Have you been experiencing a change in your normal bowel habits recently where there are days with diarrhea followed by constipation and vice versa without a regularity at all? Time to time variations of the bowel habits can be completely normal especially depending on your daily diet, but did you ever think that a persistent change in your bowel habits can be a sign of a serious problem in your digestive system? Unfortunately, yes.
Although we do not pay much attention to altered bowel habits, it is always better to seek medical advice as early as possible. Hence the Daily Mirror Health Capsule spoke to Dr. Chinthaka Wijesurendere, Hospital, MRCS, MD (Surgery), Consultant General Surgeon to discuss about some of these serious conditions with a special interest on colorectal surgery.
“Bowel movement should be an effortless routine. In fact, what is normal to one person may not be so to another. Generally, the frequency of bowel movement varies from three times a day to three times a week and there is no set pattern that is considered ideal” says Dr. Wijesurendere.
According to him, when bowel opening changes from what is usual to someone in its frequency (increased/reduced) or consistency (too loose/too hard), presence of blood or mucous (slimy like material) in their stools or pain in the abdomen etc. this could indicate a problem in your bowel. Any such change should be considered as abnormal and one must seek medical advice if it persists beyond several days.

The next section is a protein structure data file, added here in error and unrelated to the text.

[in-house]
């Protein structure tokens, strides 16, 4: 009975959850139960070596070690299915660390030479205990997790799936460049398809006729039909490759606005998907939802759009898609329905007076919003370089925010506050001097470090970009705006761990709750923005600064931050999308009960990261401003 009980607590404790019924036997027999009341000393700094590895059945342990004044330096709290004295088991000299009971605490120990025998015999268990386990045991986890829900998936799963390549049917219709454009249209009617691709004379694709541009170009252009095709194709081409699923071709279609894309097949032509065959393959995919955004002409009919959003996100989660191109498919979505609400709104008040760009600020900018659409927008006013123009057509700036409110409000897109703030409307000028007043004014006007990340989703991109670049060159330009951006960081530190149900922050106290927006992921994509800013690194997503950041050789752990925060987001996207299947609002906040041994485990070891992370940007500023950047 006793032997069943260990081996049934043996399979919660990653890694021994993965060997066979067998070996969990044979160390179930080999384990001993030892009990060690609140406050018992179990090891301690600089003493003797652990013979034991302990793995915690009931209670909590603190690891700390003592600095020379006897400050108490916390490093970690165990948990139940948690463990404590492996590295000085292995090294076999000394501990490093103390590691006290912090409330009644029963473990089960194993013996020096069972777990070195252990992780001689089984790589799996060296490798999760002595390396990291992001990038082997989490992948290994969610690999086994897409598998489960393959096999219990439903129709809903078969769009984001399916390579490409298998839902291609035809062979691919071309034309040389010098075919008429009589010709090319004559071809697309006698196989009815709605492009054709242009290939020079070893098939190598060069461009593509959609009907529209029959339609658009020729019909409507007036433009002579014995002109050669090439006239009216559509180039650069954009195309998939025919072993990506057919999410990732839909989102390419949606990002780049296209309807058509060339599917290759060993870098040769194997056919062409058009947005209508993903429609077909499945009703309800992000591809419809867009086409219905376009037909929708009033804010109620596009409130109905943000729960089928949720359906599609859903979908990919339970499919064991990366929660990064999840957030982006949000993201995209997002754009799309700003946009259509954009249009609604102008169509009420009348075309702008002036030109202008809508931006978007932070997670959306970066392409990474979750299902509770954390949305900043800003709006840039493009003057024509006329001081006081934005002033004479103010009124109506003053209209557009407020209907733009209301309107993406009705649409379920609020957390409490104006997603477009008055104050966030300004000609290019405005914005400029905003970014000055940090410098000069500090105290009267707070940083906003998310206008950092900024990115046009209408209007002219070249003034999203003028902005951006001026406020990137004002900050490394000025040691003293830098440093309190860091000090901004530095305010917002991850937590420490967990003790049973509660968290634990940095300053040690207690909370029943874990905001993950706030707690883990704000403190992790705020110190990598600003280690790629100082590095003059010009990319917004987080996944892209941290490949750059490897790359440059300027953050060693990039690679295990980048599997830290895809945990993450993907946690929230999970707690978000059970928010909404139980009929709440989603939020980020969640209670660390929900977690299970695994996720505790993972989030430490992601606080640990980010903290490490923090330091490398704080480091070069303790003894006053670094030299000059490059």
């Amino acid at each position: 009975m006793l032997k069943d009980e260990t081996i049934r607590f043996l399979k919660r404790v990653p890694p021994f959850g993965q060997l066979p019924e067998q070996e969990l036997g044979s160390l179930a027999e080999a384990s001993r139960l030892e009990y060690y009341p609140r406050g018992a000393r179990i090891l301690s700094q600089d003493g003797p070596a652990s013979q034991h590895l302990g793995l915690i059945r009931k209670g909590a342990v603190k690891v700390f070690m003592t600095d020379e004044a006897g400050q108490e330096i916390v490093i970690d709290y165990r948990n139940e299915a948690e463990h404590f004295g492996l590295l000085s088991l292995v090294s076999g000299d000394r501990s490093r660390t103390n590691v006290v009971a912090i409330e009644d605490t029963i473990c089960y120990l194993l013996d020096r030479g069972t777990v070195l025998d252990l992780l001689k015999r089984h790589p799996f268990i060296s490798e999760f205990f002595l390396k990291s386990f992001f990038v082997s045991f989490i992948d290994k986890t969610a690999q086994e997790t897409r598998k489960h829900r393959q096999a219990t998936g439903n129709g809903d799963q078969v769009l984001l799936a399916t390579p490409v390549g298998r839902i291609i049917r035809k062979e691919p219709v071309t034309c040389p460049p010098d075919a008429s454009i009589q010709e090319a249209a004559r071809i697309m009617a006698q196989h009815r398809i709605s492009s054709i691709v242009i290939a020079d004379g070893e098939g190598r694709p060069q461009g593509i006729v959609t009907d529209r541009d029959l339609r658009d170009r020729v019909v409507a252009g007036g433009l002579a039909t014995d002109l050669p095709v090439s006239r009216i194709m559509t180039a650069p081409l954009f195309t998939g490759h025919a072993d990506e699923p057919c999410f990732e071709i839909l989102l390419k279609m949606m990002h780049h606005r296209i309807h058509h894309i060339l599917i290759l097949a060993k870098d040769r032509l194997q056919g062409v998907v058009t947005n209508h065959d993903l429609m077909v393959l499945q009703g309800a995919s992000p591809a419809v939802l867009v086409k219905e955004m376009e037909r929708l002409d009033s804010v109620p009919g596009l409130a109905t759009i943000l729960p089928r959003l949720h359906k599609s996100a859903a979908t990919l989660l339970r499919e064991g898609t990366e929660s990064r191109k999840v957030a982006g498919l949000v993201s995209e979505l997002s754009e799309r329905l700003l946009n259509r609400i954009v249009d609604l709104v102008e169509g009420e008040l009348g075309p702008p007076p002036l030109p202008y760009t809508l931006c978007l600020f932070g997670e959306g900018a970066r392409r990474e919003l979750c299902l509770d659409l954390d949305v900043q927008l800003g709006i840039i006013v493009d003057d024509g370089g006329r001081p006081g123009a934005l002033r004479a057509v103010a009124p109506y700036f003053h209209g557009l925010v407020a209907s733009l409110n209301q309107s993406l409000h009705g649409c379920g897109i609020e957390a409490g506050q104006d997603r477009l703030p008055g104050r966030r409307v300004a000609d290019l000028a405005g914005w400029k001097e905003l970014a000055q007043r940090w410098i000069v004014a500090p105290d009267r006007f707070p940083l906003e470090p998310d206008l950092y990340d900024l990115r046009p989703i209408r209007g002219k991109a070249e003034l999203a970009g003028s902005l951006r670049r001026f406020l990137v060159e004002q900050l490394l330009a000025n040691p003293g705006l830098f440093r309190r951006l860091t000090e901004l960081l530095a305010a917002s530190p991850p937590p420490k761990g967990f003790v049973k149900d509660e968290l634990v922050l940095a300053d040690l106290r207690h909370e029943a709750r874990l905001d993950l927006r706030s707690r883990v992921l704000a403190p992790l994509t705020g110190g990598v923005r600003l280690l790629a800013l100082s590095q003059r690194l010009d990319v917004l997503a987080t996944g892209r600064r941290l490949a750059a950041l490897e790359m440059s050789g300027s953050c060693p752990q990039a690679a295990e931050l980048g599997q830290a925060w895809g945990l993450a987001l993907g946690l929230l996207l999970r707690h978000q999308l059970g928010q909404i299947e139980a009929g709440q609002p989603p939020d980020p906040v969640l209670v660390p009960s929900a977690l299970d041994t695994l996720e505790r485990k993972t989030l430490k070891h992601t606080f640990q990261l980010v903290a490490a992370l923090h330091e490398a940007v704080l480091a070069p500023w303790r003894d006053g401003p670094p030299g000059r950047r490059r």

Red flag signs that need immediate medical advice
Blood in stools that appears fresh (bright red) or slightly altered in colour (maroon or black).
“Look before you flush!” - Bright red bleeding usually originates from a problem in either the rectum or anus and altered blood arises higher up in the intestine.
A painful yet fruitless urge to pass stools (Tenesmus).
“If I explain it further, sometimes one can feel a strong painful urge to pass stools even when their rectum is empty. You may have to strain but in the end, there’s only passage of a small amount of stools or even blood” underscores Dr. Wijesurendere.
Unusual difficulty in emptying bowels for days that follows a spell of diarrhoea.
Unintentional loss of weight and loss of appetite with symptoms of low hemoglobin such as weakness and pale skin.
Altered bowel habits can be due to various pathologies and cancer is one